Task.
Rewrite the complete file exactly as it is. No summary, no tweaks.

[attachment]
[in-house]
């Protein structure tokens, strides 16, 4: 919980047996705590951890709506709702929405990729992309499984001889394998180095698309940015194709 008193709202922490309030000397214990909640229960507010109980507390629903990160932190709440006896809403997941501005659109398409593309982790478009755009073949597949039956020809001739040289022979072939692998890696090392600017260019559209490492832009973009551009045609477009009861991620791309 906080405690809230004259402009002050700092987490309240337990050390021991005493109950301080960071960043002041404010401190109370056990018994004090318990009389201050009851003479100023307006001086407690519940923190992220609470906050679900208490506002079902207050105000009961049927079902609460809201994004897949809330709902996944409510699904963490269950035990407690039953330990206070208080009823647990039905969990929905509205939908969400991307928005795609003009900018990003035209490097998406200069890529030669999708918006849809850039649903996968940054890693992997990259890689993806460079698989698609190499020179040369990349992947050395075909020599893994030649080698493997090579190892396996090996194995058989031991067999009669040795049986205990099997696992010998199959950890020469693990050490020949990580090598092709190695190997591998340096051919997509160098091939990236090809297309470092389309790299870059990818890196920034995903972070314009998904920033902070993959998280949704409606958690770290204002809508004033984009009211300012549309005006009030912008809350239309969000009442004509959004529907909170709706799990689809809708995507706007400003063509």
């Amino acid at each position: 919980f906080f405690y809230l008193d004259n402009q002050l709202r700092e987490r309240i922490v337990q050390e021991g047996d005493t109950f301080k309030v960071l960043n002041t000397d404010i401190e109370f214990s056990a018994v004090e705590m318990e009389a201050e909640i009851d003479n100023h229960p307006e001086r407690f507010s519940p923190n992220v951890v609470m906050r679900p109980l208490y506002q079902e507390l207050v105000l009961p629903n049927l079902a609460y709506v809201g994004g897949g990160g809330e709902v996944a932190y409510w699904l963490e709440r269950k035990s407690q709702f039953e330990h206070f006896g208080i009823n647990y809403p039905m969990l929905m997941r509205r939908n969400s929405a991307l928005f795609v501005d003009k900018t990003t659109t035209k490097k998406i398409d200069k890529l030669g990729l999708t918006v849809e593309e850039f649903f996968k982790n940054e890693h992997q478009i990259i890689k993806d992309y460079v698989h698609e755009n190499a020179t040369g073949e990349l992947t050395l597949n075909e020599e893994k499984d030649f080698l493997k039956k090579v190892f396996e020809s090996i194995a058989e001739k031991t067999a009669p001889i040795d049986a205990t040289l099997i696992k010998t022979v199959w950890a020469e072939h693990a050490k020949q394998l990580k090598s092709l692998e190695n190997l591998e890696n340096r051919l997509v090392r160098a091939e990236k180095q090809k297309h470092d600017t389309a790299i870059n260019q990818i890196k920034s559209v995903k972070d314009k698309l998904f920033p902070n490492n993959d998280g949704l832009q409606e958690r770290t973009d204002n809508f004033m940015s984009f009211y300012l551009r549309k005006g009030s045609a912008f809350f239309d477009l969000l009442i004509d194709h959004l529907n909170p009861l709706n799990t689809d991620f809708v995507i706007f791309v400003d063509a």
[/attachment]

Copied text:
[in-house]
């Protein structure tokens, strides 16, 4: 919980047996705590951890709506709702929405990729992309499984001889394998180095698309940015194709 008193709202922490309030000397214990909640229960507010109980507390629903990160932190709440006896809403997941501005659109398409593309982790478009755009073949597949039956020809001739040289022979072939692998890696090392600017260019559209490492832009973009551009045609477009009861991620791309 906080405690809230004259402009002050700092987490309240337990050390021991005493109950301080960071960043002041404010401190109370056990018994004090318990009389201050009851003479100023307006001086407690519940923190992220609470906050679900208490506002079902207050105000009961049927079902609460809201994004897949809330709902996944409510699904963490269950035990407690039953330990206070208080009823647990039905969990929905509205939908969400991307928005795609003009900018990003035209490097998406200069890529030669999708918006849809850039649903996968940054890693992997990259890689993806460079698989698609190499020179040369990349992947050395075909020599893994030649080698493997090579190892396996090996194995058989031991067999009669040795049986205990099997696992010998199959950890020469693990050490020949990580090598092709190695190997591998340096051919997509160098091939990236090809297309470092389309790299870059990818890196920034995903972070314009998904920033902070993959998280949704409606958690770290204002809508004033984009009211300012549309005006009030912008809350239309969000009442004509959004529907909170709706799990689809809708995507706007400003063509």
């Amino acid at each position: 919980f906080f405690y809230l008193d004259n402009q002050l709202r700092e987490r309240i922490v337990q050390e021991g047996d005493t109950f301080k309030v960071l960043n002041t000397d404010i401190e109370f214990s056990a018994v004090e705590m318990e009389a201050e909640i009851d003479n100023h229960p307006e001086r407690f507010s519940p923190n992220v951890v609470m906050r679900p109980l208490y506002q079902e507390l207050v105000l009961p629903n049927l079902a609460y709506v809201g994004g897949g990160g809330e709902v996944a932190y409510w699904l963490e709440r269950k035990s407690q709702f039953e330990h206070f006896g208080i009823n647990y809403p039905m969990l929905m997941r509205r939908n969400s929405a991307l928005f795609v501005d003009k900018t990003t659109t035209k490097k998406i398409d200069k890529l030669g990729l999708t918006v849809e593309e850039f649903f996968k982790n940054e890693h992997q478009i990259i890689k993806d992309y460079v698989h698609e755009n190499a020179t040369g073949e990349l992947t050395l597949n075909e020599e893994k499984d030649f080698l493997k039956k090579v190892f396996e020809s090996i194995a058989e001739k031991t067999a009669p001889i040795d049986a205990t040289l099997i696992k010998t022979v199959w950890a020469e072939h693990a050490k020949q394998l990580k090598s092709l692998e190695n190997l591998e890696n340096r051919l997509v090392r160098a091939e990236k180095q090809k297309h470092d600017t389309a790299i870059n260019q990818i890196k920034s559209v995903k972070d314009k698309l998904f920033p902070n490492n993959d998280g949704l832009q409606e958690r770290t973009d204002n809508f004033m940015s984009f009211y300012l551009r549309k005006g009030s045609a912008f809350f239309d477009l969000l009442i004509d194709h959004l529907n909170p009861l709706n799990t689809d991620f809708v995507i706007f791309v400003d063509a």